If you hear the term “insider trading” you may think about corporate big wigs sneaking off and secretly buying or selling stocks to cash in on inside information. That scenario happens but there’s a wide range of people who may seek to profit on information unavailable to the public. One recent case involves an optical physicist.
Guolin Ma was a former consultant for two China-based private equity firms. He agreed to pay more than $756,000 to settle insider trading charges filed by the federal Securities and Exchange Commission (SEC), according to an SEC press release. It charged Ma with breaking the Securities Exchange Act of 1934.
The agency claims Ma traded on confidential information he received while working for two firms as they sought to buy Silicon Valley-based OmniVision Technologies, which makes optical semiconductor devices used in mobile phones and webcams.
Ma is an optical physicist who lives primarily in China but who resided in Mountain View during the period in question. He attended various meetings and performed technical due diligence related to the potential acquisition of OmniVision. He also obtained a timeline and strategy documents from the firms about the OmniVision purchase. The SEC’s complaint filed in federal court in San Jose in June states,
- One of the firms Ma advised joined a group of Chinese investment firms to make a bid for OmniVision.
- Ma worked regularly for the investment firm. He monitored their current investments and evaluated possible investments in the area of optical technology.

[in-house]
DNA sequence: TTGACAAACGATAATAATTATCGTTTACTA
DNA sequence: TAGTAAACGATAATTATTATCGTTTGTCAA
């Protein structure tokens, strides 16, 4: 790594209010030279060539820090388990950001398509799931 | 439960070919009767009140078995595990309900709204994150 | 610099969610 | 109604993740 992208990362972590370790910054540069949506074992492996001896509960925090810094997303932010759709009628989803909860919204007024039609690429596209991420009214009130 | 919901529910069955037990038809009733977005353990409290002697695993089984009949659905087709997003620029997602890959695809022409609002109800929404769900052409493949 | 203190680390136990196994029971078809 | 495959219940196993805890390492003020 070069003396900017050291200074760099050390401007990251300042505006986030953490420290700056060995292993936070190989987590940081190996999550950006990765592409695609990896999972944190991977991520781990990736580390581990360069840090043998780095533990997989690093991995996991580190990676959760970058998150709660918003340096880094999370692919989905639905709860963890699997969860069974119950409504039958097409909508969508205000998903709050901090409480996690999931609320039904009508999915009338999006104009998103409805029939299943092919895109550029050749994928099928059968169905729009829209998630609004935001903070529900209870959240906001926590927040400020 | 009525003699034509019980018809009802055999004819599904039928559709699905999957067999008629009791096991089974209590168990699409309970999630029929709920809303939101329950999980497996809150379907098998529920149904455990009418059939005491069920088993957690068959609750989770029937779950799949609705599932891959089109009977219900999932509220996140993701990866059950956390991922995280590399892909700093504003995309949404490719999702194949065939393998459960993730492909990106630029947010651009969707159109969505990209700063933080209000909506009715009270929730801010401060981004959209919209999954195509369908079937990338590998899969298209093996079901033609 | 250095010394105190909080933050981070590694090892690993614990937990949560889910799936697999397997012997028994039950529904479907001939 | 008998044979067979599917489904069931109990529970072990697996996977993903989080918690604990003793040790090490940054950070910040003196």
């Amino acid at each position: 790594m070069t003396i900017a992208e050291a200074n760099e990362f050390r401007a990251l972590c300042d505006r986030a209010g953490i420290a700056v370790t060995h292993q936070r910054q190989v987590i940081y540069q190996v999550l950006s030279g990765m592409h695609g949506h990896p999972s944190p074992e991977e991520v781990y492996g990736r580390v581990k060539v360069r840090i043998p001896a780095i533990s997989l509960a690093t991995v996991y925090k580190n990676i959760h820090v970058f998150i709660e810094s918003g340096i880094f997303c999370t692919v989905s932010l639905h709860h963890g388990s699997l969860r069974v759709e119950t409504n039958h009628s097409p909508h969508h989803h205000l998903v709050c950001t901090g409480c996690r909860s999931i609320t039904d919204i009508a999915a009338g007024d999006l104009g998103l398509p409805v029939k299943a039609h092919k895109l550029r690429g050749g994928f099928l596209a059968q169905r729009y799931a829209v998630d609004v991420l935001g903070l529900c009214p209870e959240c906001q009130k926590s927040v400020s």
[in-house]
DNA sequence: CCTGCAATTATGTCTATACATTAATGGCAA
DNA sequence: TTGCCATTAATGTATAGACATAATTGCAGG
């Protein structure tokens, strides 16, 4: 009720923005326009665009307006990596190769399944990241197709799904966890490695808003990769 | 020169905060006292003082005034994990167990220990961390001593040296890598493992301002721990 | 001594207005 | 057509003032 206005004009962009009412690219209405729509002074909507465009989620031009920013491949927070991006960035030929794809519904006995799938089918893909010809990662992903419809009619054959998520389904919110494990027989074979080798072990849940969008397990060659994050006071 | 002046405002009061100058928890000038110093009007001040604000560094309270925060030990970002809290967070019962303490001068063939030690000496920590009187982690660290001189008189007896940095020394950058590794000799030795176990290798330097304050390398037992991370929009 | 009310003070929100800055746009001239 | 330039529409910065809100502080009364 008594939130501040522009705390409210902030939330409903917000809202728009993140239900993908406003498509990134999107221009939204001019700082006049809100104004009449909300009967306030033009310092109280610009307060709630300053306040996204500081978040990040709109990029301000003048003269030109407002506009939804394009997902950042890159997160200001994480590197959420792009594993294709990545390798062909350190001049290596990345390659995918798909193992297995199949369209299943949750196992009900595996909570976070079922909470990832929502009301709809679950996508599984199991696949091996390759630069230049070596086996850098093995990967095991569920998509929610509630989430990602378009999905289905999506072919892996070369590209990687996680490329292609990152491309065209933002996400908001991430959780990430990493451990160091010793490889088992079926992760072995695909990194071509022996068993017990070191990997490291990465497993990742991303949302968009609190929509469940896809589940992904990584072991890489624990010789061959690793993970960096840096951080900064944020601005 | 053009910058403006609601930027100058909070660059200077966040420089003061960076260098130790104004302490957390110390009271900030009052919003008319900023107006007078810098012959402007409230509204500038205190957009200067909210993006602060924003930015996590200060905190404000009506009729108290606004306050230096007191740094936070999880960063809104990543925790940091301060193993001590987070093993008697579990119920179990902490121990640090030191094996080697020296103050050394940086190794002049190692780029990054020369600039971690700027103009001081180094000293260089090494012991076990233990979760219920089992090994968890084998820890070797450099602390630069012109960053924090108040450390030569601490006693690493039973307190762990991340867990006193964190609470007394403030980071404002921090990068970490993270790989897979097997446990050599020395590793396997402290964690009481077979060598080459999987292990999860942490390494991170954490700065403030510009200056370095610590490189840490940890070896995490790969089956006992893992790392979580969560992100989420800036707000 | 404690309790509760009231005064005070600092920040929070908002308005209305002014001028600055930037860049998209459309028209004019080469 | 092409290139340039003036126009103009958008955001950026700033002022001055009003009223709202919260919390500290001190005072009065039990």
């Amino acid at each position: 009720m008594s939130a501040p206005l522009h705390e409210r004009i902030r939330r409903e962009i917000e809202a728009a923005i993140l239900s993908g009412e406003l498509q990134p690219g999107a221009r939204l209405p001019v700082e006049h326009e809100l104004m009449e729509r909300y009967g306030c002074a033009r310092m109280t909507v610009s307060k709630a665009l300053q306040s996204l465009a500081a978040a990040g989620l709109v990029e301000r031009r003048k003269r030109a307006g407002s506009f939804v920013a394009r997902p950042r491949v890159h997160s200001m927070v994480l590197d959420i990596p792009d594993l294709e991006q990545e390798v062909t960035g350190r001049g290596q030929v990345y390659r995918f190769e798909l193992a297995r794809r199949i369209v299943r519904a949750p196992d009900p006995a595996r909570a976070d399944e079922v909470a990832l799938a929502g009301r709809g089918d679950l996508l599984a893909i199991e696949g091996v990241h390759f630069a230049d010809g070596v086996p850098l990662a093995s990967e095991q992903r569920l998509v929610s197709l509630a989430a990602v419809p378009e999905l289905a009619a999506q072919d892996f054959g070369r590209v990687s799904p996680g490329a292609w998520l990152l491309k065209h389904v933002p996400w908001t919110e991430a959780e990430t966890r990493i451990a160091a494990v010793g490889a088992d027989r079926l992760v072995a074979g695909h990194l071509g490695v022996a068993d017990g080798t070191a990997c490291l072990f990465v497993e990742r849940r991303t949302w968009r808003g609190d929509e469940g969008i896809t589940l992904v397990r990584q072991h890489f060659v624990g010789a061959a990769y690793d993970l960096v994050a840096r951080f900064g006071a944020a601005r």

- Ma was aware his consulting exposed him to non-public information about the firm’s investments and other entities and that such information needed to be kept confidential.
- Ma signed a confidentiality agreement with the firm in March 2014 prohibiting him from trading on the non-public information he learned through his work with the firm.
- Ma owed a duty of trust or confidence to the firm he worked with and he and those at the firm shared confidential information regarding potential investments.
- Ma “knew or recklessly disregarded” the fact he owed a duty of trust or confidence to keep the information confidential and used the inside information to place trades in his personal brokerage accounts.
- Ma bought 39,373 shares of OmniVision in a number of purchases in April and May 2014. OmniVision’s stock price climbed 15% when the proposed purchase was announced in August 2014.
- That gain created $367,387 in illegal profits for Ma.
As part of the agreement he didn’t admit or deny the allegations but he did agree to pay disgorgement of $367,387 plus interest of $21,986 and a penalty of $367,387. The settlement is subject to court approval.
OmniVision agreed in April 2015 to be purchased by a group including Hua Capital, CITIC Capital Holdings Ltd. and GoldStone Investment Company for about $1.9 billion. The acquisition closed in January.
The complaint describes Ma as a 58 year old a Chinese citizen. He obtained a master’s degree and completed doctoral coursework in optical physics at a university in the U.S. and later worked here for a number of private and public technology companies.
The SEC casts a wide net over those who have a connection with inside information and profit from it. If an insider trading investigation has been started against you, or legal action has been filed against you for insider trading, contact our office so we can talk about what’s going on and your options for moving forward.